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Where are the carolers?
Christmas caroling is a fading tradition
W
hat happened
Christmas caroling is a fading tradition—22 percent of Americans planned to go caroling in 1996, but by 2005 the figure had fallen to 6 percent, according to surveys by the National Christmas Tree Association. (USA Today)

What the commentators said
Caroling isn’t dead, said Steven Vegh in The Virginian-Pilot. Church groups and children’s choirs still make appearances in airports and nursing homes and students’ neighborhoods, although it can take some effort to find them. “Live caroling” isn’t as common as it once was, but the tradition is “hanging on.”

Face it, said Ralph Keyes in The Christian Science Monitor. “Roving carolers” are out and “How to Survive the Holidays” workshops are in. Christmas just isn’t what it used to be. With all the gift lists and obligations, the season is all about stress now, rather than good cheer.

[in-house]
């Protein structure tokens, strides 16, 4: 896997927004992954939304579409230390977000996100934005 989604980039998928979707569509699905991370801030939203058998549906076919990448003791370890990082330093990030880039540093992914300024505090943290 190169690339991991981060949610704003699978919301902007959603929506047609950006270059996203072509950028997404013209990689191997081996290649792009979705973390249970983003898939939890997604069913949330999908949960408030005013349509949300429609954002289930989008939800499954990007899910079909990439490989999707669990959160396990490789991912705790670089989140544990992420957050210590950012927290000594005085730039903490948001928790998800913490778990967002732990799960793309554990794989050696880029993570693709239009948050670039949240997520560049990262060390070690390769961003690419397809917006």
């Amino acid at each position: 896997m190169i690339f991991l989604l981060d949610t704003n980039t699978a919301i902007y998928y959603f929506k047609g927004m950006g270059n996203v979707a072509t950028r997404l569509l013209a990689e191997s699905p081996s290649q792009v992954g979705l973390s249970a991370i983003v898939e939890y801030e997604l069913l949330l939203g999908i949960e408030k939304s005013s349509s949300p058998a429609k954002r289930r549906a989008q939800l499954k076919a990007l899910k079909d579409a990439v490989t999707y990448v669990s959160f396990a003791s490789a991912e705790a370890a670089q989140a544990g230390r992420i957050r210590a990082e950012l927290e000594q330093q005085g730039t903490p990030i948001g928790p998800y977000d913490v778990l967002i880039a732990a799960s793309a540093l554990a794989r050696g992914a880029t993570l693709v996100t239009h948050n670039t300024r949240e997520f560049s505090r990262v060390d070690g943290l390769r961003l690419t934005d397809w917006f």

It’s political correctness that may be silencing holiday music, said Annette Batson in the Montclair, N.J., blogging site Baristanet. School choruses and bands used to perform the Hallelujah chorus and Handel’s Messiah along with pieces that were Hanukkah or Kwanzaa oriented. But a few years back principals began scrubbing these experiences from the season.

“It’s a good time to be an atheist in America,” said Robert H. Knight in Human Events. Atheist writers are selling their manifestos “by the bin,” blaming Christianity for society’s evils and crediting secularism for tolerance and freedom. This “balderdash” is, of course, “utterly false.”

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